If you drive down the A689 near Sedgefield, County Durham, you could find yourself motoring along a ‘plastic’ road.

During recent roadworks, a section of the A689 – between Butterwick Junction and the county border – was resurfaced with a new type of hot rolled asphalt containing bits of waste plastic.

The cutting-edge coating is being trialled for the first time in the north east by Durham County Council. The coating is seen as environmentally friendly as it stops hard-to-recycle pieces of plastic from being thrown away and polluting the environment.  

The plastic saved in the trial is equivalent to 60,000 plastic shopping bags.

Plastic road 3
The bits of plastic used to resurface the road

Durham County Council’s head of technical services, John Reed, said, “We have a continuous programme of resurfacing to maintain the condition of our road network.”

“We’re always interested in any innovative technology that improves our roads and makes them more environmentally friendly.”

“In this trial, we incorporated waste plastics into the asphalt instead of traditional bitumen.”

“This will help divert plastics that are difficult to recycle from incineration and landfill and reduce our carbon emissions.”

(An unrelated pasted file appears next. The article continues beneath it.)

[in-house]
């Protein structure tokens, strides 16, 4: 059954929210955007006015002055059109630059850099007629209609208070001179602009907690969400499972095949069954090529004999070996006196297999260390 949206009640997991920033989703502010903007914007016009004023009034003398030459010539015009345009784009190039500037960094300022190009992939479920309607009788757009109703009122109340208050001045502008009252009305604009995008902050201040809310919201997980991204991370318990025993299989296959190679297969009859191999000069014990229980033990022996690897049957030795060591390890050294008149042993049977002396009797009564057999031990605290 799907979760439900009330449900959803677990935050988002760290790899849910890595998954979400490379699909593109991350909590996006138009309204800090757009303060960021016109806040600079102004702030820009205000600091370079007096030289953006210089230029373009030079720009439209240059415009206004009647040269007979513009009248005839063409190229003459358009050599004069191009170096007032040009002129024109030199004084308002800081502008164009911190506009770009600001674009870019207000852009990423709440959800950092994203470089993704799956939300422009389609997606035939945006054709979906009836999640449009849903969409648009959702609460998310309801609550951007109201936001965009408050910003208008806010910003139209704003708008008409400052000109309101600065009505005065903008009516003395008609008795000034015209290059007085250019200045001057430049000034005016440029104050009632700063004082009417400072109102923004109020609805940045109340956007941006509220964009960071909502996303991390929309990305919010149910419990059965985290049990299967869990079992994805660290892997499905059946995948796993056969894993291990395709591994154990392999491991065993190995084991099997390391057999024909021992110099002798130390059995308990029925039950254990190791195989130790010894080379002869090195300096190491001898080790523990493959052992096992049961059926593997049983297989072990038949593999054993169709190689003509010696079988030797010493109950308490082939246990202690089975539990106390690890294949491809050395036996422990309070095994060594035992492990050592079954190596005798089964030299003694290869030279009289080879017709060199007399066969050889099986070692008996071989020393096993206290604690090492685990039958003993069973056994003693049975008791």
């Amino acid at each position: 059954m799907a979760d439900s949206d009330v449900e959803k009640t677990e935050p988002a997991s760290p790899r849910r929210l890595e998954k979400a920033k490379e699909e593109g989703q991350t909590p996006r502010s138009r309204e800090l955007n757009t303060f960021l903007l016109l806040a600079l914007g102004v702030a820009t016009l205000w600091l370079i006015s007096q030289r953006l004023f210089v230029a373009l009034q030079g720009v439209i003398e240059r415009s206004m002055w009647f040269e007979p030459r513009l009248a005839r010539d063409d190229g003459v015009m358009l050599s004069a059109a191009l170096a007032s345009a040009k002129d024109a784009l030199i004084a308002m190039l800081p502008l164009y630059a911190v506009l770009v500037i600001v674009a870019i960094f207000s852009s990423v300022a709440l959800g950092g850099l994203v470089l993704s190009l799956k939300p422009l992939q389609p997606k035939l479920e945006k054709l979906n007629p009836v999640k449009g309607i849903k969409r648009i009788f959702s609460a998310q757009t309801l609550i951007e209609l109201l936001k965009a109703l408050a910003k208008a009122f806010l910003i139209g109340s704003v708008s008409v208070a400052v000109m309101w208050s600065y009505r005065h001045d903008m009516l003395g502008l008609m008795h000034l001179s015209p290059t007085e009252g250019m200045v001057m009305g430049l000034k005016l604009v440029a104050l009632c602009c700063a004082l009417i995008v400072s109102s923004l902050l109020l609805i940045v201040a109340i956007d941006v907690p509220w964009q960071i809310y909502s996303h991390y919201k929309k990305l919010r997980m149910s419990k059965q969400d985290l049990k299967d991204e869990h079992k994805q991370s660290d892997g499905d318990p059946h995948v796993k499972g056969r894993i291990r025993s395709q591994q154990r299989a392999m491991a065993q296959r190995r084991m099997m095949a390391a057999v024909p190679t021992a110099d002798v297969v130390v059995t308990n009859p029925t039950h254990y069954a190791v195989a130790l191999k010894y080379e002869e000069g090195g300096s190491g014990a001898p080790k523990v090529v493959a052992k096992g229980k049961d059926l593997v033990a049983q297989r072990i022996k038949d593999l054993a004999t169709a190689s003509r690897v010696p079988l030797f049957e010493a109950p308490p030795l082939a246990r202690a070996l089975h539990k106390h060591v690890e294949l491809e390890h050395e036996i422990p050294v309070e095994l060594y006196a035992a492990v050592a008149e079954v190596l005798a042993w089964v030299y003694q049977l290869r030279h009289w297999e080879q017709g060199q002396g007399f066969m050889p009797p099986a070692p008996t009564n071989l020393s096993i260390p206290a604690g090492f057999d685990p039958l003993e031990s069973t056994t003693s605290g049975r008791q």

“We are confident that this new technology will perform at least as well as the conventional method.”

The bits of plastic are provided by a Scottish company, MacRebur Limited. MacRebur has developed a process which turns waste plastic and insulation that wouldn’t normally be recycled into plastic crumbs that can be mixed into asphalt.

Most road surfaces in County Durham are currently made up of small pieces of stone held together by a bitumen binder.

Using the plastic means that less bitumen is needed. This has a positive environmental effect as for every tonne of bitumen used in road resurfacing, a tonne of carbon dioxide is released into the atmosphere.

MacRebur also believes that road surfaces made from the new coating are more durable and longer-lasting.

MacRebur’s business development manager, David Wykes, said, “We have supplied our products to a number of local authorities in the UK and internationally, but this resurfacing scheme in County Durham is the largest we have been involved with in England.”

“The key thing about the polymers we use is that they are difficult to recycle back into their original forms due to contamination with other plastics.”

“However, our products are able to use mixtures of these polymers, helping to reduce carbon dioxide emissions, reduce the demands on fossil fuel bitumens and the amount of plastic that would usually be disposed of.”





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